Cornwall Cogitation #6, Palm Sunday 20.03.2016–What better way to end a walk than to have a cup of tea. We put the kettle on, mate, to relax, savor the moment, collect ourselves. There are other reasons to put the kettle on, you’ll soon see.
Tea to the rescue. Friends told us of a meeting last year where voices rose above their normal timbre. It was tense, an impasse, no calm in sight. One person jumped up and said, “I’ll put the kettle on!” Of course, a cup of tea doesn’t solve dilemmas outright, but it is a venerable aid to agreeing and disagreeing in love.
Would time-out for a cup of tea work with governing bodies, councils, staff, families? Resolve ills of every sort over a cup of tea, now really? Here’s an example: Britain faces financial shortfalls in the NHS (National Health Service), including cuts in the new budget for assistance to people with disabilities. The same applies elsewhere, but I chose the NHS as a case in point. Hospitals in Cornwall and Devon, as all over the country, are running deficits and face related pressures.
An editorial in The Western Morning News this week noted, “Britons are a creative, innovative people who have given many life-changing things to the world. . . . Many would argue, though, that the very best British invention never left these shores: The NHS, which enjoys fierce loyalty from the vast majority of UK citizens and is truly life-changing.” Far-fetched as it may be, Government, local health trusts and patients might find some solutions to the NHS’s financial hemorrhaging by sitting down together over cups of tea, with some extra-strength Paracetamol tablets–with caffeine–at hand. Why not?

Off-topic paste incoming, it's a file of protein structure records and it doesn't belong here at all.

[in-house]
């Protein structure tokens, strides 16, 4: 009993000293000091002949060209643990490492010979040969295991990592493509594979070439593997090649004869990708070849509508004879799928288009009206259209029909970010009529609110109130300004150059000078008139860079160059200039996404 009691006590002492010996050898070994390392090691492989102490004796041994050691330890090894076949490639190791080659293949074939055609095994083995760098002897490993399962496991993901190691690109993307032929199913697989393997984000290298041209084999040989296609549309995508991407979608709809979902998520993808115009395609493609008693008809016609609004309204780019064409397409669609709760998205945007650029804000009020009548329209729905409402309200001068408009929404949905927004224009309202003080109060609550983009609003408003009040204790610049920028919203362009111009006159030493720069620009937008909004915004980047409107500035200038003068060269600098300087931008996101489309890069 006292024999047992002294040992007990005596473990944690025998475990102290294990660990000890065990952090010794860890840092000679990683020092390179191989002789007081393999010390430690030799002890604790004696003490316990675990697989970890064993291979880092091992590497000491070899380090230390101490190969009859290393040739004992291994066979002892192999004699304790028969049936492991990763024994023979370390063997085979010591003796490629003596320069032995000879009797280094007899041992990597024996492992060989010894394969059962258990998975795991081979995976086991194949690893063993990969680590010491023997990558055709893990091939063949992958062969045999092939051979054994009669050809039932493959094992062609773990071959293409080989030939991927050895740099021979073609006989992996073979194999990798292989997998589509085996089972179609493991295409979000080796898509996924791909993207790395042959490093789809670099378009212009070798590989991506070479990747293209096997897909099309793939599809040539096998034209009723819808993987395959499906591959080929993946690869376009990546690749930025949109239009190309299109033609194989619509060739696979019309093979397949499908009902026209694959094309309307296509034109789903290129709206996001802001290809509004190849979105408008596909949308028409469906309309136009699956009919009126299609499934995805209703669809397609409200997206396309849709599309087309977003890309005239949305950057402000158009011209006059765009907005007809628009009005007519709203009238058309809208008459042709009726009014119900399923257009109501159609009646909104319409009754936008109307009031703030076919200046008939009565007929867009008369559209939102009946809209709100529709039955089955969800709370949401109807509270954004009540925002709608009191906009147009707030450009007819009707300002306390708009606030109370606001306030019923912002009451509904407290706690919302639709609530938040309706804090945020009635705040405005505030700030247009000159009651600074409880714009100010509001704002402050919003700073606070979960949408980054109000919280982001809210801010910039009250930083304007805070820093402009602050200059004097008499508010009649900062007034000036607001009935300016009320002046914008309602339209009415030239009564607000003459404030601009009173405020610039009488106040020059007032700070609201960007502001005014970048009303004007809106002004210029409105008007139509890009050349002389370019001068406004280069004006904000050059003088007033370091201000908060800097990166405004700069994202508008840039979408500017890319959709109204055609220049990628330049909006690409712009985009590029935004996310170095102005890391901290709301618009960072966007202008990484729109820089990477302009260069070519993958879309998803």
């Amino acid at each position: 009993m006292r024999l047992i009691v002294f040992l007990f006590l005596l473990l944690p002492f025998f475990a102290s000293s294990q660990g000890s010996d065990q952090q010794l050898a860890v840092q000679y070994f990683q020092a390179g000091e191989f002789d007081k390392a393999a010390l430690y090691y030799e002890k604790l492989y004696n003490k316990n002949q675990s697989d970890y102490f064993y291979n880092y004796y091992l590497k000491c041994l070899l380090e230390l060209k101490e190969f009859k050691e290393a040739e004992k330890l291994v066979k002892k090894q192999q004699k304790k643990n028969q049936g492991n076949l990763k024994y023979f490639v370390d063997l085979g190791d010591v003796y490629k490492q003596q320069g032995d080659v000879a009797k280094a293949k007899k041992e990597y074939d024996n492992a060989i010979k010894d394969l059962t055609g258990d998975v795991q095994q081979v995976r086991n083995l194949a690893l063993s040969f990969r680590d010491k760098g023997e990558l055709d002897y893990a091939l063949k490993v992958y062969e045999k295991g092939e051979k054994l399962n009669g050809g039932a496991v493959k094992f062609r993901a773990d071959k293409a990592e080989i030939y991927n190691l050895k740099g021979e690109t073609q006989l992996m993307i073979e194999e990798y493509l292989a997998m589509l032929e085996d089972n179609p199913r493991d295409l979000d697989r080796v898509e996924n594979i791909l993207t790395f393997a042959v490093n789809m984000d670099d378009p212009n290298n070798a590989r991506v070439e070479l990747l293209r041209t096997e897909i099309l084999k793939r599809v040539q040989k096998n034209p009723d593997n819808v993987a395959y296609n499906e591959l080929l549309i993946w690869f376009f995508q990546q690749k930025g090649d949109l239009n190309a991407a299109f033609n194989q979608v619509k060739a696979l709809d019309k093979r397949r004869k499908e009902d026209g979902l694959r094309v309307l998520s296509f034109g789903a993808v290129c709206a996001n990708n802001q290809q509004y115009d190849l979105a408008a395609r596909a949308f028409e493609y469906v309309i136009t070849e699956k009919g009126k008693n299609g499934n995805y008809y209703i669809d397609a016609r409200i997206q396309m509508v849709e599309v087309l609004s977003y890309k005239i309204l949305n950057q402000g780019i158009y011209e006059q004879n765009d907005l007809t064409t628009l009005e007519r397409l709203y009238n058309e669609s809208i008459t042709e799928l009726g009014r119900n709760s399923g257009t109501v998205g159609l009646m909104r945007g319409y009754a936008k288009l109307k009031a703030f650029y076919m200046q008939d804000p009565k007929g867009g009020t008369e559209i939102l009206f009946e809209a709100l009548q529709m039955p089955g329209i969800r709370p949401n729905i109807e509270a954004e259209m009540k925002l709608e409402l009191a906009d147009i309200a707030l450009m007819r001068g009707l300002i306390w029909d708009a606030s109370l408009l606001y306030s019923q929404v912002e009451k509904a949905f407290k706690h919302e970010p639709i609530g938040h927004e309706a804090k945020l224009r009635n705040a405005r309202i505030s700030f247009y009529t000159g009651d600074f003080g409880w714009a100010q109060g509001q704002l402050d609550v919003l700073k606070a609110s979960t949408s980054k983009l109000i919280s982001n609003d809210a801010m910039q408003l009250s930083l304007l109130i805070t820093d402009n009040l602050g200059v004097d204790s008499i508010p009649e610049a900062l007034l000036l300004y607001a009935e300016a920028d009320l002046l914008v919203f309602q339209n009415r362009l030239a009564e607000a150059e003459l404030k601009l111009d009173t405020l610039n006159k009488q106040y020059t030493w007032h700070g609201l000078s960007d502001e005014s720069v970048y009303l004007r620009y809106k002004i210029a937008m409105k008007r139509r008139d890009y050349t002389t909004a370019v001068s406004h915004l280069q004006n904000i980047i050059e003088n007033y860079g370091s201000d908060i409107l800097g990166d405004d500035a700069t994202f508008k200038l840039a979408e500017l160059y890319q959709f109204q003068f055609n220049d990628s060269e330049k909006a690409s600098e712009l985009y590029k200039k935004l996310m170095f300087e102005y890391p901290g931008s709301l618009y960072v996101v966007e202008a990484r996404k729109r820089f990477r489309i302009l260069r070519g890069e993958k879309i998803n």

Commonwealth Day, Monday 14 March. The Commonwealth Day service took place at Westminster Abbey. The Queen and all manner of notables and dignitaries were present. In the printed program, the soon-to-be 90-year-old Monarch wrote, “Today and in the year ahead, the theme An Inclusive Commonwealth is an inspiration for all of us. Let us give it practical effect by supporting those in need and those who feel excluded in all walks of life. By doing so, we will continue to build a truly representative Commonwealth community.”
The Commonwealth has 58 member countries representing 2.3 billion people, 60 percent of whom are under 30. Kamalesh Sharma, the Commonwealth’s out-going secretary general, said, “Globalization, the digital revolution and interdependence make us both a rapidly compacting but also colliding world. The strengths of the Commonwealth were never needed more to assert fairness in global outcomes and trust in the richness of our human identities.” The UK share of the Commonwealth’s population stands just shy of 65 million people.
I raise a cup of tea to the theme of inclusivity in this family of nations, recounting the old nursery rhyme, Polly Put the Kettle On:
Polly put the kettle on / Polly put the kettle on / Polly put the kettle on / We’ll all have tea.
Sukey take it off again / Sukey take it off again / Sukey take it off again / They’ve all gone away.
Pets and more pets. The Queen enjoys Corgis, one of 11 million British households that own 57 million pets. The highest percentage of the 10 most popular pets, of course, belongs to dogs and cats: 26 percent of the UK population owns dogs and 17 percent owns cats. Who would want to know all that, you ask? Why, of course, pet food manufacturers. In the US more than half of all households have at least one cat or dog sharing their home. In US households, pet cats number more than 84 million, pet dogs more than 75 million.